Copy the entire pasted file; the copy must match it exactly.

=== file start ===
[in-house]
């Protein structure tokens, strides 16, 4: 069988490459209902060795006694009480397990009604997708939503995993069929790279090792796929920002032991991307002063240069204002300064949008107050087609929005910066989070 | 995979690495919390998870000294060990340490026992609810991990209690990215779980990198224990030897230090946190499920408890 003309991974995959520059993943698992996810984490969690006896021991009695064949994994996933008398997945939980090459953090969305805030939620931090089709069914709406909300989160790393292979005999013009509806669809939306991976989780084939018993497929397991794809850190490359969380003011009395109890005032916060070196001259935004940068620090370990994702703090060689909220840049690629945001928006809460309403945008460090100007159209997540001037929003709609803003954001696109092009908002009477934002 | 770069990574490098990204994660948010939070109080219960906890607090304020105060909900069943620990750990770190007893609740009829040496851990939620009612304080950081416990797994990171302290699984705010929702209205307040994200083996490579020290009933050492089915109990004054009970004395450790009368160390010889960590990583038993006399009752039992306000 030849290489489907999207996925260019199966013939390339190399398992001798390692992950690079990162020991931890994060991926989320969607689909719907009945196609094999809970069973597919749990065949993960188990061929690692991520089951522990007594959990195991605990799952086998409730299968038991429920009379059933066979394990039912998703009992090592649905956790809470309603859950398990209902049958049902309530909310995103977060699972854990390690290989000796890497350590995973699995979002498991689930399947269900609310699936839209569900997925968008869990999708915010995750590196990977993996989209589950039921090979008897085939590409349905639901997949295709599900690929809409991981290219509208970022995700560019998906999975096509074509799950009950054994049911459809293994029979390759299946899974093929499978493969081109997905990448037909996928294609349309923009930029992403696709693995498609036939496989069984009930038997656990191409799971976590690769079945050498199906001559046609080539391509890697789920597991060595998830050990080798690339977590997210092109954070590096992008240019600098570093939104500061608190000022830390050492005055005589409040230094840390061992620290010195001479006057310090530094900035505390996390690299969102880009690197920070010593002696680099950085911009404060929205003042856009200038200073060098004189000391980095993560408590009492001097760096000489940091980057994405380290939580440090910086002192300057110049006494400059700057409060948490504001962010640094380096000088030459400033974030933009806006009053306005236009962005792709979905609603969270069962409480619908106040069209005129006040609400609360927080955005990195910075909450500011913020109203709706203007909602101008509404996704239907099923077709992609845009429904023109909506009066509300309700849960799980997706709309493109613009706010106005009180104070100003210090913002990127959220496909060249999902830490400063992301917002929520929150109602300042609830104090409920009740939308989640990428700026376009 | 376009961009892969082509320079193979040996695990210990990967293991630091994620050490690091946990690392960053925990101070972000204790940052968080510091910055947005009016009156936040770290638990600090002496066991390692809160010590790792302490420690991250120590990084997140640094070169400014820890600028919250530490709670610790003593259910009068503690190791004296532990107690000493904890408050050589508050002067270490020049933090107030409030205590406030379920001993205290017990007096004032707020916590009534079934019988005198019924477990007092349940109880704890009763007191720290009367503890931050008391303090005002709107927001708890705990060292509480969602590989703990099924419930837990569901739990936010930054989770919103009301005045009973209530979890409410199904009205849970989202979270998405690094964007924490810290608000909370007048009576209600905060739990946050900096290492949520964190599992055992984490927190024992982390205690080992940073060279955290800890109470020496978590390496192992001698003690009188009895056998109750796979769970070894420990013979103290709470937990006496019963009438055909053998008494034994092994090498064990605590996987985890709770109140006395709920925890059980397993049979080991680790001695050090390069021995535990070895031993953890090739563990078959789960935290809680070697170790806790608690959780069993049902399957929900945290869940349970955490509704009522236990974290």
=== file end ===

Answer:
[in-house]
């Protein structure tokens, strides 16, 4: 069988490459209902060795006694009480397990009604997708939503995993069929790279090792796929920002032991991307002063240069204002300064949008107050087609929005910066989070 | 995979690495919390998870000294060990340490026992609810991990209690990215779980990198224990030897230090946190499920408890 003309991974995959520059993943698992996810984490969690006896021991009695064949994994996933008398997945939980090459953090969305805030939620931090089709069914709406909300989160790393292979005999013009509806669809939306991976989780084939018993497929397991794809850190490359969380003011009395109890005032916060070196001259935004940068620090370990994702703090060689909220840049690629945001928006809460309403945008460090100007159209997540001037929003709609803003954001696109092009908002009477934002 | 770069990574490098990204994660948010939070109080219960906890607090304020105060909900069943620990750990770190007893609740009829040496851990939620009612304080950081416990797994990171302290699984705010929702209205307040994200083996490579020290009933050492089915109990004054009970004395450790009368160390010889960590990583038993006399009752039992306000 030849290489489907999207996925260019199966013939390339190399398992001798390692992950690079990162020991931890994060991926989320969607689909719907009945196609094999809970069973597919749990065949993960188990061929690692991520089951522990007594959990195991605990799952086998409730299968038991429920009379059933066979394990039912998703009992090592649905956790809470309603859950398990209902049958049902309530909310995103977060699972854990390690290989000796890497350590995973699995979002498991689930399947269900609310699936839209569900997925968008869990999708915010995750590196990977993996989209589950039921090979008897085939590409349905639901997949295709599900690929809409991981290219509208970022995700560019998906999975096509074509799950009950054994049911459809293994029979390759299946899974093929499978493969081109997905990448037909996928294609349309923009930029992403696709693995498609036939496989069984009930038997656990191409799971976590690769079945050498199906001559046609080539391509890697789920597991060595998830050990080798690339977590997210092109954070590096992008240019600098570093939104500061608190000022830390050492005055005589409040230094840390061992620290010195001479006057310090530094900035505390996390690299969102880009690197920070010593002696680099950085911009404060929205003042856009200038200073060098004189000391980095993560408590009492001097760096000489940091980057994405380290939580440090910086002192300057110049006494400059700057409060948490504001962010640094380096000088030459400033974030933009806006009053306005236009962005792709979905609603969270069962409480619908106040069209005129006040609400609360927080955005990195910075909450500011913020109203709706203007909602101008509404996704239907099923077709992609845009429904023109909506009066509300309700849960799980997706709309493109613009706010106005009180104070100003210090913002990127959220496909060249999902830490400063992301917002929520929150109602300042609830104090409920009740939308989640990428700026376009 | 376009961009892969082509320079193979040996695990210990990967293991630091994620050490690091946990690392960053925990101070972000204790940052968080510091910055947005009016009156936040770290638990600090002496066991390692809160010590790792302490420690991250120590990084997140640094070169400014820890600028919250530490709670610790003593259910009068503690190791004296532990107690000493904890408050050589508050002067270490020049933090107030409030205590406030379920001993205290017990007096004032707020916590009534079934019988005198019924477990007092349940109880704890009763007191720290009367503890931050008391303090005002709107927001708890705990060292509480969602590989703990099924419930837990569901739990936010930054989770919103009301005045009973209530979890409410199904009205849970989202979270998405690094964007924490810290608000909370007048009576209600905060739990946050900096290492949520964190599992055992984490927190024992982390205690080992940073060279955290800890109470020496978590390496192992001698003690009188009895056998109750796979769970070894420990013979103290709470937990006496019963009438055909053998008494034994092994090498064990605590996987985890709770109140006395709920925890059980397993049979080991680790001695050090390069021995535990070895031993953890090739563990078959789960935290809680070697170790806790608690959780069993049902399957929900945290869940349970955490509704009522236990974290």